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Cardiology Week 2 Notes

by: Brieanna Phipps

Cardiology Week 2 Notes NSG 335

Brieanna Phipps

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About this Document

These notes covered the second portion of Cardiology. Covering rhythms, ischemia, angina, MI, and arteriosclerosis.
Pathology and Pharmacology
Dr. Sauer
Class Notes
patho, pharm, pathology, pharmacology, medication, cardiology, Heart, rhythms, atria, ventricle, tachycardia, fibrillation, bradycardia, angina, heart attack, ischemia, Blood, perfusion, anticoagulants
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This 5 page Class Notes was uploaded by Brieanna Phipps on Tuesday March 1, 2016. The Class Notes belongs to NSG 335 at University of North Carolina - Wilmington taught by Dr. Sauer in Spring 2016. Since its upload, it has received 27 views. For similar materials see Pathology and Pharmacology in Nursing and Health Sciences at University of North Carolina - Wilmington.

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Date Created: 03/01/16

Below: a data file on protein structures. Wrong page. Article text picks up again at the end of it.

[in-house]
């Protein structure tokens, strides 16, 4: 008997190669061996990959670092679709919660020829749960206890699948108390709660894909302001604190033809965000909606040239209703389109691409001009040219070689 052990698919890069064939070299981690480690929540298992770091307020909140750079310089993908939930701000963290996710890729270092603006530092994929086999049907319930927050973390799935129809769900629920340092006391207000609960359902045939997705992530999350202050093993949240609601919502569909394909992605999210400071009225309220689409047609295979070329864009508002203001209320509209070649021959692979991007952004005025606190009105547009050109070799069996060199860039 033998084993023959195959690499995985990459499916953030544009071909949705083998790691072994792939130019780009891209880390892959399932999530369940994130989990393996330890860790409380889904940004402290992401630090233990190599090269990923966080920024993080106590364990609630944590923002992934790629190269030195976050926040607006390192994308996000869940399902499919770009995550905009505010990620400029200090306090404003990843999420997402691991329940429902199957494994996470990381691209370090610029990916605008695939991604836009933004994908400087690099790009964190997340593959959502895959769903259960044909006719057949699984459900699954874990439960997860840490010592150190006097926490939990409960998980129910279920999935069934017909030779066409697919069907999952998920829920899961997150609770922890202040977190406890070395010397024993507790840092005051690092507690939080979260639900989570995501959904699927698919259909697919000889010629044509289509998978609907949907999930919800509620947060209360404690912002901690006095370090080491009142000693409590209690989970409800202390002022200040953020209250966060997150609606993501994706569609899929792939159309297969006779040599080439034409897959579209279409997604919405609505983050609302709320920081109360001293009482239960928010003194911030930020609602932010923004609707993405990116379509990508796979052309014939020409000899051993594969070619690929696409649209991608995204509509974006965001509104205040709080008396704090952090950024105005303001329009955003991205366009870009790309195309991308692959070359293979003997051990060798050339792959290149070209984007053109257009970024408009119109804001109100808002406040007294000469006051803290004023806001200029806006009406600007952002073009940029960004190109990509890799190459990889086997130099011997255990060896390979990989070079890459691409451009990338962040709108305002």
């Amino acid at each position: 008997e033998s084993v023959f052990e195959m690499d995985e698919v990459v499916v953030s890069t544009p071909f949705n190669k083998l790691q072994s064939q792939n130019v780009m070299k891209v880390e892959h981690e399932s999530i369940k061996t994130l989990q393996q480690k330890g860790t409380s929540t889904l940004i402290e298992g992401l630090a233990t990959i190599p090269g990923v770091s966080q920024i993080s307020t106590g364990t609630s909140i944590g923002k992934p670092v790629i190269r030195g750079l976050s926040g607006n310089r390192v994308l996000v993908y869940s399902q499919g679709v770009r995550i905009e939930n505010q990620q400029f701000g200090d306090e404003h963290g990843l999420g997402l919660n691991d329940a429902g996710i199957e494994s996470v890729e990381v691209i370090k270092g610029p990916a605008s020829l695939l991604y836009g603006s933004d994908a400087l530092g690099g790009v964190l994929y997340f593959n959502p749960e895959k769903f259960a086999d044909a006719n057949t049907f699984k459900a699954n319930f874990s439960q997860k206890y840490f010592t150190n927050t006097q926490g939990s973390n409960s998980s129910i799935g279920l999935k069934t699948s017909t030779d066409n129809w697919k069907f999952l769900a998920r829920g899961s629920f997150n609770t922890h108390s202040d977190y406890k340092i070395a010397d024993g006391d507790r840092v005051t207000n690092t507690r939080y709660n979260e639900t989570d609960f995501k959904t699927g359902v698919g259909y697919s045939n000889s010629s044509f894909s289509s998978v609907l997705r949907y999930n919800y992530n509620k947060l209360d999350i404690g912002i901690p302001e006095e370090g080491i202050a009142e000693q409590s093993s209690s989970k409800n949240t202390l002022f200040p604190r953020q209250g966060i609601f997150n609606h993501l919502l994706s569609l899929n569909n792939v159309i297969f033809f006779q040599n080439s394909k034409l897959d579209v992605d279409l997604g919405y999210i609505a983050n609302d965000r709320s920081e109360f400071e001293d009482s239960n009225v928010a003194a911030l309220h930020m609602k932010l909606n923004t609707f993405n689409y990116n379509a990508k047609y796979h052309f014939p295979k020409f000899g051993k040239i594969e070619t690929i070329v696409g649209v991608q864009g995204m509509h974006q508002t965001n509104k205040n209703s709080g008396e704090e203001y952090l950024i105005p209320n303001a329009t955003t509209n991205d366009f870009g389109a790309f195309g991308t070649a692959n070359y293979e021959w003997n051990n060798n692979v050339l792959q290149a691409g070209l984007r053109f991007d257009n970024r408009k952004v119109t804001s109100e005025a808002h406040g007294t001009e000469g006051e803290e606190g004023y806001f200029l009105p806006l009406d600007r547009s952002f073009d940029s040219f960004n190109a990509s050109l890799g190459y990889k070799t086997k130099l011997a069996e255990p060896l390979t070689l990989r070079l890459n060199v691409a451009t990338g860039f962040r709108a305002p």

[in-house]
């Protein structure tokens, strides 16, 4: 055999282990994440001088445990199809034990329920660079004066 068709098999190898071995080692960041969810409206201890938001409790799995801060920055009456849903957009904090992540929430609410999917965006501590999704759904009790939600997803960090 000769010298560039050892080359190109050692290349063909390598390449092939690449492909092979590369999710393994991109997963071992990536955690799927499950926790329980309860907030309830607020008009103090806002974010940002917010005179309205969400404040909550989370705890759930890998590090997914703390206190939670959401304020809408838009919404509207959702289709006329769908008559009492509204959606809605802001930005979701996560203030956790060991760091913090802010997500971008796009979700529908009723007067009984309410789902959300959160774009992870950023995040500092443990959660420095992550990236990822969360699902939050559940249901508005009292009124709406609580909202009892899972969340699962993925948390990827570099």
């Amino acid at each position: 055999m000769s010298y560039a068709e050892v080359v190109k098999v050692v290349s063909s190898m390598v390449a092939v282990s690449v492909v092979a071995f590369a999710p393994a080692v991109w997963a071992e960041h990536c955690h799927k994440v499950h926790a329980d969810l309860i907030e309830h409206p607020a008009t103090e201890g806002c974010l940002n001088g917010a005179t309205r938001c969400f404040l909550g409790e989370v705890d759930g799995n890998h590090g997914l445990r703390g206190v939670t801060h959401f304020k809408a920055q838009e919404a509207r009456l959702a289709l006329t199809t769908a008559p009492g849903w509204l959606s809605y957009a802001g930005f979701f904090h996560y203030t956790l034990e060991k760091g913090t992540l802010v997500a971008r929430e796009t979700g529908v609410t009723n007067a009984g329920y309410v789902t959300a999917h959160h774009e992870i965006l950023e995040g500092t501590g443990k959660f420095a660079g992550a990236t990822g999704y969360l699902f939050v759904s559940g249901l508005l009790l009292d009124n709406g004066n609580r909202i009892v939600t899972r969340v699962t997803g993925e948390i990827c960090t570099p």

Arteriosclerosis -chronic disease of the arterial system -abnormal thickening and hardening of the vessel walls Artherosclerosis -type of arteriosclerosis that occurs from build up of fats, cholesterol to form plagues on arteries which restricts blood flow. -plaque development -begins with injury to the endothelial cells -risk factors for injury: -smoking, HTN, diabetes, increased LDL, decreased HDL, autoimmunity -non-traditional risk factors: -elevated C-reactive protein, increased fibrinogen, insulin resistance, oxidative stress, periodontal disease, infection -progression: -inflammation  fat streak  fibrous plaque  complicated plaque -results in: -inadequate perfusion, ischemia, necrosis Myocardial Ischemia -local, temporary cut off blood supply to the heart via the coronary arteries -ST changes when you are having ischemia -STEMI: ST elevation, more severe -non-STEMI: don’t see changes on EKG, but there are enzymes that have spilled from damaged cells -increased stress levels and hormones can increase ischemia -Stable Angina: progressive pain that exacerbates during exercise and subsides with rest -treat with long acting nitrates -Printzmetal’s Angina: vasospasm of coronary artery that doesn’t allow enough blood to pass -can progress to an MI if the spasm does not cease -treat with CCBs -Silent Ischemia: brought on by mental stress -more common in women -no traditional signs of ischemia -fatigue, back pain Unstable Angina -stable angina that does NOT stop with rest -same process as AMI -treatment for ANGINA-MONA -Morphine -dec RR, lower BP and HR, decrease pain and stress -Oxygen -helps save cells, 2-4L NC -Nitrates -vasodilates causing BP to go down -Aspirin -makes platelets more SLIPPERY to continue blood flow -325 mg, CHEW IT so it is more effective Chest Pain -injury to the cells begins after 8-10 seconds of decreased blood flow. That is when pain/angina starts: -chest pain -arm pain -jaw pain -indigestion -glycogen is depleted, becomes acidotic, oxygen imbalance leads to electrolyte imbalance, stimulation of PNS and SNS, increased glucose levels form SNS -angiotensin II is released with lack of blood flow- which causes vasoconstriction, fluid restriction, and release of catecholamines which causes vasospasms Cellular Death -cells release enzymes as they die (non-STEMI) -the muscle is stunned which decreases contractility -left side stunned, fluid will go to lungs and cause crackles -remodeling is mediated by angiotensin II (blocked by ACE or ARB) -clinical manifestations: -increased HR and BP, S3 sounds, crackles, peripheral vasoconstriction (skin cool and clammy) Medications for Ischemia -Nitrates -vasodilate -Beta Blockers -slow HR, increase diastolic filling time -Calcium Channel Blockers -relaxes muscles -works for ischemia or angina -for ANY spasm, use a CCB Medications for Angina/AMI -goal is to decrease the demand for oxygen. -increase oxygen or blood supply. -Aspirin decreases platelet aggregation -used indefinitely at 81-325mg/day Anticoagulants -Heparin -used to prevent clot from getting better -ADR: bleeding, Heparin-induced thrombocytopenia (HIT) -antidote: protamine sulfate -Warfarin -inhibits activity of vitamin K, which activates certain clotting factors -DVT treatment, embolization from A-fib or heart valve replacement, pulmonary embolism -antidote: vitamin K Interventions for AMI -Percutaneous Coronary Intervention (PCI) -punctures through femoral or radial artery -catheter through aorta to heart -PTCA (angioplasty) -Stents -bare metal -drug eluding- cephalosporin to decrease chance of rejection -Tissue Plasminogen Activator (TPA) -medication for patients who had S/S less than 3 hours before administration and PCI will be delayed for more than 2 hours -greatest risk is intracranial bleeding -contraindicated if S/S started more than 24 hours ago, scheduled for CABG, recent surgery or trauma, PUD, severe HTN, brain cancer -often results in reocclusion of the artery and failure to restore blood flow -used more in places where cardiac catheterization is not available Sinus Rhythms  Originate with SA node  Regular  Sinus Bradycardia o Rate <60 o Causes: high fluid volume, MI, BB o Med: atropine  Sinus Tachycardia o Rate 100-150 o Causes: exercise, anxiety, fever, low O2 o Identify the causes and treat it Atrial Rhythms  Start in atria, but not SA node  Atrial Tachycardia o Rate: 150-250 o Absent P wave o Can cause decreased coronary perfusion and ventricular filling o Meds: amiodarone, adenosine o Tx: Vagal manuevers, synchronized cardioversion  Atrial Flutter o Rate varies o “saw-tooth” waves o No PR interval; One cell is being a bully and no letting SA node be in control o Meds: remove cause, BB, CCB, amiodarone, digoxin o Tx: synchronized cardioversion  Atrial Fibrillation o Rate varies o Atria are quivering- no atrial kick o Meds: anticoagulant for potential clotting, CCB, BB, amiodarone o Tx: synchronized cardioversion Ventricular Rhythms  Originate in ventricles  Ventricular tachycardia o Can be with/without a pulse o Rate: >100 o No P wave o If there is a pulse: amiodarone, synchronized cardioversion o No pulse: defibrillation and CPR  Ventricular Fibrillation o Rate: not measurable o No pulse o Will lead to asystole- must defibrillate, CPR Difference between Cardioversion and Defibrillation -Cardioversion -done to correct ventricular tachycardia (pulse) and atrial dysrhythmias -done under sedation, unless there is a threat of cardiovascular collapse -may cause serious dysrhythmias -may cause a transient elevation of ST segment -may cause pulmonary edema (rare) -Defibrillation -emergency life-saving procedure for ventricular tachycardia (no pulse), ventricular fibrillation and cardiac arrest -restarts the heart -no anesthesia is needed -may cause myocardial necrosis